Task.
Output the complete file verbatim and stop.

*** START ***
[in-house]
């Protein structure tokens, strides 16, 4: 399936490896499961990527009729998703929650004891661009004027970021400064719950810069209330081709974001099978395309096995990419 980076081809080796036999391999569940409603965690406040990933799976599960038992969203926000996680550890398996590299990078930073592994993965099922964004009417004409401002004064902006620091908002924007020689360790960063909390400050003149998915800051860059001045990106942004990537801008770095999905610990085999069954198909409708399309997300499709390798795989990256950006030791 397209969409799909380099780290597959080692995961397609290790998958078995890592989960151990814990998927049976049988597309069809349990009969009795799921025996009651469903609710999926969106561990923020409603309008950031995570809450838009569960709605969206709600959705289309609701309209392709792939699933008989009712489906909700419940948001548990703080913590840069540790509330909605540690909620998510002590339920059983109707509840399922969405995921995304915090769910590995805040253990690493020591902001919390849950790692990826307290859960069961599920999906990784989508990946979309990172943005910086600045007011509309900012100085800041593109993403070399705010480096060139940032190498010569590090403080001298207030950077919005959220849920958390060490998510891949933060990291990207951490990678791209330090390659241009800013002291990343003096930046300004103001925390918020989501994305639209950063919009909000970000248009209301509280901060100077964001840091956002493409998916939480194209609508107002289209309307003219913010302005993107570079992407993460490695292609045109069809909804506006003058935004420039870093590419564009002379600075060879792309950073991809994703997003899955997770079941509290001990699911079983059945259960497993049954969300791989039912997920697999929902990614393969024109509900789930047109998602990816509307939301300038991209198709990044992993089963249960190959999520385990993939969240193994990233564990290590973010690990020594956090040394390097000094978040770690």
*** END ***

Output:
[in-house]
């Protein structure tokens, strides 16, 4: 399936490896499961990527009729998703929650004891661009004027970021400064719950810069209330081709974001099978395309096995990419 980076081809080796036999391999569940409603965690406040990933799976599960038992969203926000996680550890398996590299990078930073592994993965099922964004009417004409401002004064902006620091908002924007020689360790960063909390400050003149998915800051860059001045990106942004990537801008770095999905610990085999069954198909409708399309997300499709390798795989990256950006030791 397209969409799909380099780290597959080692995961397609290790998958078995890592989960151990814990998927049976049988597309069809349990009969009795799921025996009651469903609710999926969106561990923020409603309008950031995570809450838009569960709605969206709600959705289309609701309209392709792939699933008989009712489906909700419940948001548990703080913590840069540790509330909605540690909620998510002590339920059983109707509840399922969405995921995304915090769910590995805040253990690493020591902001919390849950790692990826307290859960069961599920999906990784989508990946979309990172943005910086600045007011509309900012100085800041593109993403070399705010480096060139940032190498010569590090403080001298207030950077919005959220849920958390060490998510891949933060990291990207951490990678791209330090390659241009800013002291990343003096930046300004103001925390918020989501994305639209950063919009909000970000248009209301509280901060100077964001840091956002493409998916939480194209609508107002289209309307003219913010302005993107570079992407993460490695292609045109069809909804506006003058935004420039870093590419564009002379600075060879792309950073991809994703997003899955997770079941509290001990699911079983059945259960497993049954969300791989039912997920697999929902990614393969024109509900789930047109998602990816509307939301300038991209198709990044992993089963249960190959999520385990993939969240193994990233564990290590973010690990020594956090040394390097000094978040770690």